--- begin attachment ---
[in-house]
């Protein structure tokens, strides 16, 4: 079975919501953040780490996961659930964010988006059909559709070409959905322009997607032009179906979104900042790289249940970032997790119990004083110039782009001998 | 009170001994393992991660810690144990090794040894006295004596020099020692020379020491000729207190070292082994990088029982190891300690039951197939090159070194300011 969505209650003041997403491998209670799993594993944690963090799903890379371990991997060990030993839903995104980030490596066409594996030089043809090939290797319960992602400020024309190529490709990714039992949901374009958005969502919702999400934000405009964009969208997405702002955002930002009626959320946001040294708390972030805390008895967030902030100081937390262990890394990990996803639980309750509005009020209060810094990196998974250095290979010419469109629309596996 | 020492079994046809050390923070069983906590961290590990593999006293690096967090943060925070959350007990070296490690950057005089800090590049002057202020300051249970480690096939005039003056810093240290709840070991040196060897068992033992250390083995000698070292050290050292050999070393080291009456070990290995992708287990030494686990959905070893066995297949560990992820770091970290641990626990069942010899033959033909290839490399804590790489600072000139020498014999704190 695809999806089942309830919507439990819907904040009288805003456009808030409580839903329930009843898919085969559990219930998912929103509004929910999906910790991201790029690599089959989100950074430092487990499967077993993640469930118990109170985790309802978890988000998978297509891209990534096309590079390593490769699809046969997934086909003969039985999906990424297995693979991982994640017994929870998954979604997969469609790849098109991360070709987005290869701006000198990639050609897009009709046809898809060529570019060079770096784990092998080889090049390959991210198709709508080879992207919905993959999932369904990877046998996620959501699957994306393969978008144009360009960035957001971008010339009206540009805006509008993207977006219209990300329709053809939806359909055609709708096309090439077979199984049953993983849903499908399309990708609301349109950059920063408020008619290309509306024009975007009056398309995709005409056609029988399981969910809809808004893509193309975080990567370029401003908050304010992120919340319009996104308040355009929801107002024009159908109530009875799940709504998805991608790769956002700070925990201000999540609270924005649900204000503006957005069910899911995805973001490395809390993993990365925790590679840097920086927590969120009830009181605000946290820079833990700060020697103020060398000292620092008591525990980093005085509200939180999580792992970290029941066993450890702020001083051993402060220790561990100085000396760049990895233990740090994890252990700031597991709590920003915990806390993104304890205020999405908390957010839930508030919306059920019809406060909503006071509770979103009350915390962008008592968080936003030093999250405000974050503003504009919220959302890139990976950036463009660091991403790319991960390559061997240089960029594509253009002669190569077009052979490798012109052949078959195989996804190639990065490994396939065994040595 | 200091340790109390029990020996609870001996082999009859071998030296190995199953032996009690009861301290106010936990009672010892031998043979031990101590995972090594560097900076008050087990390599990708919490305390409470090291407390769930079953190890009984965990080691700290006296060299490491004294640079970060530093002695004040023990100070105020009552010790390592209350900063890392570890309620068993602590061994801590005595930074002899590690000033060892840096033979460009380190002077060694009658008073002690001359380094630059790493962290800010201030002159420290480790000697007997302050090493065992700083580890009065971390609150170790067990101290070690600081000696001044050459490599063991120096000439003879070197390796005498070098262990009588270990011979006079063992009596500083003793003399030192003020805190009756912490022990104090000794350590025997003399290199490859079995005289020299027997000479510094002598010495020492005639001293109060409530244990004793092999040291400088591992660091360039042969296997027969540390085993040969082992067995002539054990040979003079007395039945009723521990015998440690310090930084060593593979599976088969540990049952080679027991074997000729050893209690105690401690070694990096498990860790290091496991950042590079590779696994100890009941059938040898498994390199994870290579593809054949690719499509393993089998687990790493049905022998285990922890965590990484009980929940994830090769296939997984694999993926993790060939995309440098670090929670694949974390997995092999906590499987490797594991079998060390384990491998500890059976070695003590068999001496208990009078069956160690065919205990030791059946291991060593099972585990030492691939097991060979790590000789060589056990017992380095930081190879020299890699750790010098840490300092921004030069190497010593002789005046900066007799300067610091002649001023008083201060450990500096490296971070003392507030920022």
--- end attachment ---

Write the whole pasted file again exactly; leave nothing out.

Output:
[in-house]
């Protein structure tokens, strides 16, 4: 079975919501953040780490996961659930964010988006059909559709070409959905322009997607032009179906979104900042790289249940970032997790119990004083110039782009001998 | 009170001994393992991660810690144990090794040894006295004596020099020692020379020491000729207190070292082994990088029982190891300690039951197939090159070194300011 969505209650003041997403491998209670799993594993944690963090799903890379371990991997060990030993839903995104980030490596066409594996030089043809090939290797319960992602400020024309190529490709990714039992949901374009958005969502919702999400934000405009964009969208997405702002955002930002009626959320946001040294708390972030805390008895967030902030100081937390262990890394990990996803639980309750509005009020209060810094990196998974250095290979010419469109629309596996 | 020492079994046809050390923070069983906590961290590990593999006293690096967090943060925070959350007990070296490690950057005089800090590049002057202020300051249970480690096939005039003056810093240290709840070991040196060897068992033992250390083995000698070292050290050292050999070393080291009456070990290995992708287990030494686990959905070893066995297949560990992820770091970290641990626990069942010899033959033909290839490399804590790489600072000139020498014999704190 695809999806089942309830919507439990819907904040009288805003456009808030409580839903329930009843898919085969559990219930998912929103509004929910999906910790991201790029690599089959989100950074430092487990499967077993993640469930118990109170985790309802978890988000998978297509891209990534096309590079390593490769699809046969997934086909003969039985999906990424297995693979991982994640017994929870998954979604997969469609790849098109991360070709987005290869701006000198990639050609897009009709046809898809060529570019060079770096784990092998080889090049390959991210198709709508080879992207919905993959999932369904990877046998996620959501699957994306393969978008144009360009960035957001971008010339009206540009805006509008993207977006219209990300329709053809939806359909055609709708096309090439077979199984049953993983849903499908399309990708609301349109950059920063408020008619290309509306024009975007009056398309995709005409056609029988399981969910809809808004893509193309975080990567370029401003908050304010992120919340319009996104308040355009929801107002024009159908109530009875799940709504998805991608790769956002700070925990201000999540609270924005649900204000503006957005069910899911995805973001490395809390993993990365925790590679840097920086927590969120009830009181605000946290820079833990700060020697103020060398000292620092008591525990980093005085509200939180999580792992970290029941066993450890702020001083051993402060220790561990100085000396760049990895233990740090994890252990700031597991709590920003915990806390993104304890205020999405908390957010839930508030919306059920019809406060909503006071509770979103009350915390962008008592968080936003030093999250405000974050503003504009919220959302890139990976950036463009660091991403790319991960390559061997240089960029594509253009002669190569077009052979490798012109052949078959195989996804190639990065490994396939065994040595 | 200091340790109390029990020996609870001996082999009859071998030296190995199953032996009690009861301290106010936990009672010892031998043979031990101590995972090594560097900076008050087990390599990708919490305390409470090291407390769930079953190890009984965990080691700290006296060299490491004294640079970060530093002695004040023990100070105020009552010790390592209350900063890392570890309620068993602590061994801590005595930074002899590690000033060892840096033979460009380190002077060694009658008073002690001359380094630059790493962290800010201030002159420290480790000697007997302050090493065992700083580890009065971390609150170790067990101290070690600081000696001044050459490599063991120096000439003879070197390796005498070098262990009588270990011979006079063992009596500083003793003399030192003020805190009756912490022990104090000794350590025997003399290199490859079995005289020299027997000479510094002598010495020492005639001293109060409530244990004793092999040291400088591992660091360039042969296997027969540390085993040969082992067995002539054990040979003079007395039945009723521990015998440690310090930084060593593979599976088969540990049952080679027991074997000729050893209690105690401690070694990096498990860790290091496991950042590079590779696994100890009941059938040898498994390199994870290579593809054949690719499509393993089998687990790493049905022998285990922890965590990484009980929940994830090769296939997984694999993926993790060939995309440098670090929670694949974390997995092999906590499987490797594991079998060390384990491998500890059976070695003590068999001496208990009078069956160690065919205990030791059946291991060593099972585990030492691939097991060979790590000789060589056990017992380095930081190879020299890699750790010098840490300092921004030069190497010593002789005046900066007799300067610091002649001023008083201060450990500096490296971070003392507030920022």